by Msgr. Steven Ferrari
In his captivating and energetic new book “The Written World: The Power of Stories to Shape People, History, Civilization,” the Harvard University professor Martin Puchner writes: “The impulse to tell stories… is so fundamental that it is as if this impulse is biologically rooted in our species. Anyone you meet on the street harbors a story, often full of marvels and coincidences; a beggar may have been born a king, and even a simple porter may have something to tell: Everyone is a story.”
As a priest, I have found that people are often eager to tell their story, to be listened to, to ‘reveal’ themselves to someone they trust.
I spent the last week of January visiting friends and birding in southern Florida. Having trouble with the rental car midway through the week, I brought it to the nearest franchise to try to exchange it for another.
We were driving down to Key West that morning, so I arrived before the office’s 8 a.m. opening. When Roger arrived to attend to me, he noticed some damage to the back passenger side – damage not done by any accident I had been involved in, for certain.
Perhaps I had picked up the car at the airport that way, or the damage occurred in a lot where I had parked it?
I needed to fill out an accident report, he coolly informed me.
“Here are the forms, Mr. Ferrari,” he said. Well, I said, it’s actually “Rev.” Ferrari. His whole attitude changed before my very eyes. He told me his story. He had an uncle a Franciscan Friar; a recently deceased beloved aunt had been a nun for more than 50 years. He himself had been altar boy in his native Haiti.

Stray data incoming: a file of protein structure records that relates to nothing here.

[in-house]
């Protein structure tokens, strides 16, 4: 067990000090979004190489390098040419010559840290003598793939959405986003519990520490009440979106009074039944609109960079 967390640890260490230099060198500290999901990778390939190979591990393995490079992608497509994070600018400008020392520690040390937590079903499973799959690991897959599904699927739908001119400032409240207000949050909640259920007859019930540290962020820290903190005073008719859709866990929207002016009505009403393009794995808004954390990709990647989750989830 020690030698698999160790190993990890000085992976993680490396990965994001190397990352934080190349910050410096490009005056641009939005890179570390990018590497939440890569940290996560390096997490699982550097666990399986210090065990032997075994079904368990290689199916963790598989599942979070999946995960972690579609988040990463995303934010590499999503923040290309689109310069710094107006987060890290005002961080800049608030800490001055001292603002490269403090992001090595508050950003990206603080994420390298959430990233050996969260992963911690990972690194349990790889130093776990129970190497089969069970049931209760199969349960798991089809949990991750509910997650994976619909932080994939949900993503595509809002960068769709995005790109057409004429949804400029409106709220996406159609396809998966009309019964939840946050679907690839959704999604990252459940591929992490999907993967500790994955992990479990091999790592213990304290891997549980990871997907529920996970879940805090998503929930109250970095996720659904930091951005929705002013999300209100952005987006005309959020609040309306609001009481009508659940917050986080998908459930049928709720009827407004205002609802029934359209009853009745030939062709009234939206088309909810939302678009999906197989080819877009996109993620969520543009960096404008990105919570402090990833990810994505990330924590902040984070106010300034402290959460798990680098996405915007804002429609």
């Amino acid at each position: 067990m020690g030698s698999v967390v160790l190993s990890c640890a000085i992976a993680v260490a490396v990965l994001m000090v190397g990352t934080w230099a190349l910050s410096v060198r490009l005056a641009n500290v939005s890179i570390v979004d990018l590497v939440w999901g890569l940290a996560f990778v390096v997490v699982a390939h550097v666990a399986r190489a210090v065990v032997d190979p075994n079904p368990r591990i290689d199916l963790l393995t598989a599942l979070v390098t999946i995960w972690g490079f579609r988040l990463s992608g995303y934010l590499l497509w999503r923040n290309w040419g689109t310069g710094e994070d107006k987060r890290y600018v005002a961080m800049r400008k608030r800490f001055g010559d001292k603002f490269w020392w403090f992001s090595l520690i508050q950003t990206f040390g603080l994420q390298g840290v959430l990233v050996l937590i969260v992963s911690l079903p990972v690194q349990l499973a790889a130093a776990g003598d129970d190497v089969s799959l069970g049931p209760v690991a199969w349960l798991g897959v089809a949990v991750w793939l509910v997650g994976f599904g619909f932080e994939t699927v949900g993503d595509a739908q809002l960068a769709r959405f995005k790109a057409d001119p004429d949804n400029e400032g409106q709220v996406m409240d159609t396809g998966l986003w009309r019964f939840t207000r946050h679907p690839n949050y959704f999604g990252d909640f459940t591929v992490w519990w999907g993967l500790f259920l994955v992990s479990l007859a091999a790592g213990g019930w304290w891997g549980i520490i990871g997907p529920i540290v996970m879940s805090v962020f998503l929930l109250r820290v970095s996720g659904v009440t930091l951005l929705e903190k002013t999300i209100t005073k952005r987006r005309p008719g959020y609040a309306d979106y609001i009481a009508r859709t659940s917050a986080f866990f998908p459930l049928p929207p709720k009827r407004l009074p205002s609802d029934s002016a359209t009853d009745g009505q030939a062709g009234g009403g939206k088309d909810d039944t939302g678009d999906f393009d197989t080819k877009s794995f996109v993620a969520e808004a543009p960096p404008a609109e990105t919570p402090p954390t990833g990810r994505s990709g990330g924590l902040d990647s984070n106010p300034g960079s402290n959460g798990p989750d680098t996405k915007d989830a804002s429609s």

He remarked how much he respected and admired priests and religious.
On his smart phone he even showed me his First Communion photo, dressed in the same kind of white suit with short pants that I myself had worn in the 1950s for my special day. I saw photos of his aunt, the religious sister, and of his mother.
Finishing the transaction of exchanging cars, I asked him how long of a drive it was to Key West from the office. To my surprise, he asked the question of his phone. A woman’s voice answered, “178 miles by car or 140 miles as the crow flies.”
How did this disembodied voice know that I was an avid birder?!
I held up my binoculars to show him – never leave home without them.
Before driving away I thanked Roger, not only for the different vehicle, but also for sharing some of his story with me.
Everyone has a story – where they come from, what has made them who they are, what their memories, their hopes and dreams are all about.
We just need to listen.
Msgr. Ferrari is the pastor of St. Teresa’s parish, Woodside.